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Publication numberUS6858034 B1
Publication typeGrant
Application numberUS 09/573,273
Publication dateFeb 22, 2005
Filing dateMay 18, 2000
Priority dateMay 20, 1999
Fee statusPaid
Also published asCA2371759A1, CA2371759C, DE60014068D1, DE60014068T2, EP1180002A1, EP1180002B1, US7632298, US7959661, US20050131514, US20100063573, WO2000071059A1
Publication number09573273, 573273, US 6858034 B1, US 6858034B1, US-B1-6858034, US6858034 B1, US6858034B1
InventorsLukas J. Hijlkema, Fionnan Friel, Michael McMahon
Original AssigneeScimed Life Systems, Inc.
Export CitationBiBTeX, EndNote, RefMan
External Links: USPTO, USPTO Assignment, Espacenet
Stent delivery system for prevention of kinking, and method of loading and using same
US 6858034 B1
Abstract
A stent delivery system adapted to deliver a compressed stent to a distal deployment location inside a body lumen from a proximal access location outside the body lumen. The system houses a compressed stent and includes a pusher and a catheter tip attached to a central core slideably disposed within the pusher. At least one of the pusher distal end and catheter tip proximal end comprises a docking section adapted to releasably engage a limited length of one end of the compressed stent. The docking section may comprise a pocket having a flared end rim that is radially biased outward and adapted to be inwardly compressed to grip the stent end when the docking section is loaded in an outer sheath. Other docking section configurations are also disclosed, such as an insert within the stent, an annular pocket, and/or a set of fingers that grip the stent. A docking pusher and a docking catheter tip having such docking sections are disclosed, as are methods for loading and deploying a stent with a stent delivery system as described herein.
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Claims(36)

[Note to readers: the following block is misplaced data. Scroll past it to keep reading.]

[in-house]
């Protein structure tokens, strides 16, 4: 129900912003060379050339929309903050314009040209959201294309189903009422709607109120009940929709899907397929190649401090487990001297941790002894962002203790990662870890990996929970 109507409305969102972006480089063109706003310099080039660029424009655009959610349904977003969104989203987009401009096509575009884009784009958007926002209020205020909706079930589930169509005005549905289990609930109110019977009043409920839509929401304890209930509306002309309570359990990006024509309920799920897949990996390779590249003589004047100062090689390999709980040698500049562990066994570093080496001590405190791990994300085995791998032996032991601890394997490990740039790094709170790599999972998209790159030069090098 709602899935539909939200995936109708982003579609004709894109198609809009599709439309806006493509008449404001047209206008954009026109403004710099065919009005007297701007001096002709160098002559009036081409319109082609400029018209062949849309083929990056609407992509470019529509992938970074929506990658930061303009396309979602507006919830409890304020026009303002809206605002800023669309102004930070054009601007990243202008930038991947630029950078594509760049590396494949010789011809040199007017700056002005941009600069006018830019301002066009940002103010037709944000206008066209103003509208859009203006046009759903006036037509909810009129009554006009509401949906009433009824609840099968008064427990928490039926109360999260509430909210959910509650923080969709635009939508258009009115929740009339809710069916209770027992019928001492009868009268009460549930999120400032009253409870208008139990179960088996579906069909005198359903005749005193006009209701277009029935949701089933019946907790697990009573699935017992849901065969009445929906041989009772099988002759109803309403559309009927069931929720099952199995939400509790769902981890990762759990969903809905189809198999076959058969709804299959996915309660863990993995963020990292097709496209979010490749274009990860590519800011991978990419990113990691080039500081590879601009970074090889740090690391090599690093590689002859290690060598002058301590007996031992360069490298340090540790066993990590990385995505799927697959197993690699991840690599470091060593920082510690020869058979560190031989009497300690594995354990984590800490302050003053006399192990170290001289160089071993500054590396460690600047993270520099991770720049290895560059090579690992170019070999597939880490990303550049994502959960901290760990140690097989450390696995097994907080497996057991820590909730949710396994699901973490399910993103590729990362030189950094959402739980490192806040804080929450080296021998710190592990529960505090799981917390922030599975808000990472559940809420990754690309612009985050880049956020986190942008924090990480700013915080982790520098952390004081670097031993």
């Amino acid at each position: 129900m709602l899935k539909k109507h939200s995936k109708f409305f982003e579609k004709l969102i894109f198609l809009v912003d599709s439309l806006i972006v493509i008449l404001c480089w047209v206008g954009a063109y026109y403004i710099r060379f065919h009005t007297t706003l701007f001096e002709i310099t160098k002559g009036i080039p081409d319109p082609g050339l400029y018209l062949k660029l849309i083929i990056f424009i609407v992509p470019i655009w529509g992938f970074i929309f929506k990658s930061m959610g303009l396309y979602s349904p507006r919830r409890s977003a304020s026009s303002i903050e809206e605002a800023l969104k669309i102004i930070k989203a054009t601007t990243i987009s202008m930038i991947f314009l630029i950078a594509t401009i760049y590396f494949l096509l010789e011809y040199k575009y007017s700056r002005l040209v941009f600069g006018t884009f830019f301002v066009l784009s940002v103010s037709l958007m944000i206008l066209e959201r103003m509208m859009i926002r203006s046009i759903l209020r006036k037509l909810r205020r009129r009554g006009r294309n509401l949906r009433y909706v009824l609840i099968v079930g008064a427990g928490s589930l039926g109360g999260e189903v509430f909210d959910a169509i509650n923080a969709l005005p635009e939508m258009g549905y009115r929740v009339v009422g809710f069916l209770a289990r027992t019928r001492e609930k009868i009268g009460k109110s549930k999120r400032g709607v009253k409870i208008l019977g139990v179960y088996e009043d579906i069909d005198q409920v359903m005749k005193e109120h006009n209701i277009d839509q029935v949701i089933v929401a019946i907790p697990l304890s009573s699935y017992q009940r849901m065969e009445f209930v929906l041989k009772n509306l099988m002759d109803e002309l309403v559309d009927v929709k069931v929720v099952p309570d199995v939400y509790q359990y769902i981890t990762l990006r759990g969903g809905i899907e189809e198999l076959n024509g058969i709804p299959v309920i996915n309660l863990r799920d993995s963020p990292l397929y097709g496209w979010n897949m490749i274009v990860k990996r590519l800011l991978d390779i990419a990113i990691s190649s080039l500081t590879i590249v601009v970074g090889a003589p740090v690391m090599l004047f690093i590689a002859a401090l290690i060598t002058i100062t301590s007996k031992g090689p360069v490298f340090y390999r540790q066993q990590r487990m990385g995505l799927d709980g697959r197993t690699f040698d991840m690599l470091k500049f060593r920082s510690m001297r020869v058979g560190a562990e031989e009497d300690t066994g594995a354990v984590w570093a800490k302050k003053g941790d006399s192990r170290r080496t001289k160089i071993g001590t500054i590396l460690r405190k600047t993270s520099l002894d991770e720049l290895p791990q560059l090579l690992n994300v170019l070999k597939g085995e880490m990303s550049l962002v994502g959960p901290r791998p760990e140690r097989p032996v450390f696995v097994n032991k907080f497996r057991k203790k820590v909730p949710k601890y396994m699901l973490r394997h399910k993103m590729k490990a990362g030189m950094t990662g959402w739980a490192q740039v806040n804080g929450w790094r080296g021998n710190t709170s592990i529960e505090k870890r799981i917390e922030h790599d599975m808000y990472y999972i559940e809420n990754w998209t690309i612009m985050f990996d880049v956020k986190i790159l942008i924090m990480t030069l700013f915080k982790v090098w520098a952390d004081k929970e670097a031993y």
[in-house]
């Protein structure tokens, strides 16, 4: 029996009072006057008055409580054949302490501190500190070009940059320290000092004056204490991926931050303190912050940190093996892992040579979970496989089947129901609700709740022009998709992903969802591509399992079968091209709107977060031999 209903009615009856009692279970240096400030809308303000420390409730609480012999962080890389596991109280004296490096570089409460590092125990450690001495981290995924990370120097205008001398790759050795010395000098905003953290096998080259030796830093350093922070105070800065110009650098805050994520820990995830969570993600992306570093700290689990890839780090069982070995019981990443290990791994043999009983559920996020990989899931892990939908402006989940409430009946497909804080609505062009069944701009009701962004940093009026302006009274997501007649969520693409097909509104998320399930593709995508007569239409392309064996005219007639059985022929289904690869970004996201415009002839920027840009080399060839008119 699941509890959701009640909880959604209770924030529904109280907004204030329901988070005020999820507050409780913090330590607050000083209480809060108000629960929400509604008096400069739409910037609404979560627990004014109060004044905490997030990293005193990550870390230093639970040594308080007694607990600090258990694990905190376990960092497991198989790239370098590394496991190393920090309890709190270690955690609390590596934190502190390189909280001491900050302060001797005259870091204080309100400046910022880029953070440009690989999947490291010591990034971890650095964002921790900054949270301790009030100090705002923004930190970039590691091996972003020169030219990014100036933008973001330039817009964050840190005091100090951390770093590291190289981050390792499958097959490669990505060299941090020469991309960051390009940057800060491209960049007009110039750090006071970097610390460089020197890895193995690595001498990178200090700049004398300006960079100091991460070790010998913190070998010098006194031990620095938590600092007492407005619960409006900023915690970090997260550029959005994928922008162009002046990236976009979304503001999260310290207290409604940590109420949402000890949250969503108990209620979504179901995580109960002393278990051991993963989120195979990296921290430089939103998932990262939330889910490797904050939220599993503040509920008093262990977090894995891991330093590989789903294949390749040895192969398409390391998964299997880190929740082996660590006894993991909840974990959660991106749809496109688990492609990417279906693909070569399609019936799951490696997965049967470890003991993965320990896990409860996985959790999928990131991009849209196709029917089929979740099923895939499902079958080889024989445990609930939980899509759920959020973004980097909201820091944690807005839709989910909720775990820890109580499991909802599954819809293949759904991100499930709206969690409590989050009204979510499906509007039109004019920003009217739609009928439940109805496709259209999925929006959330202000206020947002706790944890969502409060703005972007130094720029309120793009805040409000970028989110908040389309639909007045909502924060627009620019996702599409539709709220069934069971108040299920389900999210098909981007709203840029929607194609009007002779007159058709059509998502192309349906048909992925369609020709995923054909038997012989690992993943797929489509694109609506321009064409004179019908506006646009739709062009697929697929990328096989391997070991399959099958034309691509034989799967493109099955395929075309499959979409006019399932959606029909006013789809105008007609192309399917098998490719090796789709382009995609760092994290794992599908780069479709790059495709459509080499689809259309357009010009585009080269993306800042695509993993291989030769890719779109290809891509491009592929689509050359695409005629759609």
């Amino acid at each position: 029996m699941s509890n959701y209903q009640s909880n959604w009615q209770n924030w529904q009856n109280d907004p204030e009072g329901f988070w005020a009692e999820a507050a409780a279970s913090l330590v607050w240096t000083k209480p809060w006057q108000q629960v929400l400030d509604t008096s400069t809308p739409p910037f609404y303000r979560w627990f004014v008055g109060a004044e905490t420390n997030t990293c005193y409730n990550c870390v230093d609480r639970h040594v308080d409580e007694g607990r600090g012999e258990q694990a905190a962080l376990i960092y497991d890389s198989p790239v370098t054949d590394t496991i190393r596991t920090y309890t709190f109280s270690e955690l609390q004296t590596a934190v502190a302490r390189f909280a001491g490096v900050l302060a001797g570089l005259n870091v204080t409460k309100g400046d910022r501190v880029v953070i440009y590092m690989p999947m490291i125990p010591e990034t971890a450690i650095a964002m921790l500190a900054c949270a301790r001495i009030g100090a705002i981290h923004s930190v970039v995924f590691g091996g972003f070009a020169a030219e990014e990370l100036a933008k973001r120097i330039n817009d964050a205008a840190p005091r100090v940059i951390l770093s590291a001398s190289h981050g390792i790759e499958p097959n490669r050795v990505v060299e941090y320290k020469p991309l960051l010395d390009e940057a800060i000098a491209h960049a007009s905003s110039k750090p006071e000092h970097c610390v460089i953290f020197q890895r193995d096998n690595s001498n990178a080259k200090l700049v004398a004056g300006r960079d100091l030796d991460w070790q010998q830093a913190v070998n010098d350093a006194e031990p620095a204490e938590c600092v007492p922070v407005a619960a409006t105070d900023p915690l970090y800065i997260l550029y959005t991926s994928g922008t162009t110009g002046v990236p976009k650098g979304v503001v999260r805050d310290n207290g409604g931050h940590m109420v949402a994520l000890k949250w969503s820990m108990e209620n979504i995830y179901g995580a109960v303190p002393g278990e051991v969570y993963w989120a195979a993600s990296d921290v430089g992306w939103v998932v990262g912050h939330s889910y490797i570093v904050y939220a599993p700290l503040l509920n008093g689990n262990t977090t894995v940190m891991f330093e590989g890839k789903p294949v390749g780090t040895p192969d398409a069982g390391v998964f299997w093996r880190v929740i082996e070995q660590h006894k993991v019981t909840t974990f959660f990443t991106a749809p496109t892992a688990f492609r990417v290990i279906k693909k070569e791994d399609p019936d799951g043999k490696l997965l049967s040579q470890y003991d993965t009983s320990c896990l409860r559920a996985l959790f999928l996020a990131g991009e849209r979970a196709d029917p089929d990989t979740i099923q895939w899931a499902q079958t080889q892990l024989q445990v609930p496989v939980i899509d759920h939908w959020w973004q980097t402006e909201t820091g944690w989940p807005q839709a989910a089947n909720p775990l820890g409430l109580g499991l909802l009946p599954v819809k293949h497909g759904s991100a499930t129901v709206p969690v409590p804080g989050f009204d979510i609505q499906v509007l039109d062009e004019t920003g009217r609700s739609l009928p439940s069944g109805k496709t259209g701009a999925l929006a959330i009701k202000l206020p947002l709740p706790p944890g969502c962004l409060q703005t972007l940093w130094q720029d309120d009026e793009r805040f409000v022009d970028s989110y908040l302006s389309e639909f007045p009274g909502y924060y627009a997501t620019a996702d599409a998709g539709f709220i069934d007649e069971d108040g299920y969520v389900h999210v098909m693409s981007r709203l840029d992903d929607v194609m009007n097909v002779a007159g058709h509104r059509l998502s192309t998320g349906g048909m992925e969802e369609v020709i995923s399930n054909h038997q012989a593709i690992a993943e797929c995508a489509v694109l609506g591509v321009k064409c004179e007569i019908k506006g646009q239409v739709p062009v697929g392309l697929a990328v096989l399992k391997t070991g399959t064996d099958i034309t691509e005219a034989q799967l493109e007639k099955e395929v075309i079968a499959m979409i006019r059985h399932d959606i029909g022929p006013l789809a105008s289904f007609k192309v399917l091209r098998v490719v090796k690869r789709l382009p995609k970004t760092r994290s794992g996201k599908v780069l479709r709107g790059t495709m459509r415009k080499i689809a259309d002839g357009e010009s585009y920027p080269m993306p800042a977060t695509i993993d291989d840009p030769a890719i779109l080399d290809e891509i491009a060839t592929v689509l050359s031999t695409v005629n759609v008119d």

1. A stent delivery system-adapted to deliver a compressed stent having a proximal end and a distal end to a distal deployment location inside a body lumen from a proximal access location outside the body lumen, the stent delivery system comprising:
a pusher having a distal end located adjacent the stent proximal end; and
a catheter tip having a proximal end located adjacent the stent distal end and attached to a central core slideably disposed within the pusher;
wherein at least one of the pusher distal end and catheter tip proximal end comprises a docking section adapted to releasably engage a limited length of one end of the compressed stent, the docking section comprising an axially flared engagement surface which extends inside a short axial length of the stent.
2. The stent delivery system of claim 1 wherein the docking section comprises an inner set of fingers that extend inside a short axial length of the stent.
3. A pusher adapted to facilitate delivery of a compressed stent to a distal deployment location inside a body lumen from a proximal access location outside the body lumen, the pusher having a distal end comprising a docking section having a flared end rim with an inward protrusion that is radially biased outward relative to the compressed stent and adapted for the inward protrusion to releasably grip a limited length of a proximal end of the stent in pushing engagement therewith when the flared end rim is inwardly compressed to a non-flared diameter.
4. The pusher of claim 3 wherein the docking section is adapted to be inwardly compressed for insertion within a delivery sheath.
5. The pusher of claim 3 wherein the docking section comprises a pocket adapted to contain the stent proximal end inserted therein.
6. The pusher of claim 3 wherein the docking section is integral to the pusher.
7. The pusher of claim 3 wherein the docking section is an attachment to the pusher.
8. A pusher adapted to facilitate delivery of a compressed stent to a distal deployment location inside a body lumen from a proximal access location outside the body lumen, the pusher having a distal end comprising a docking section that is radially biased outward relative to the compressed stent and adapted to releasably engage a limited length of a proximal end of the stent in pushing engagement therewith, wherein the docking section comprises an insert comprising an axially flared engagement surface adapted to be inserted within the stent proximal end.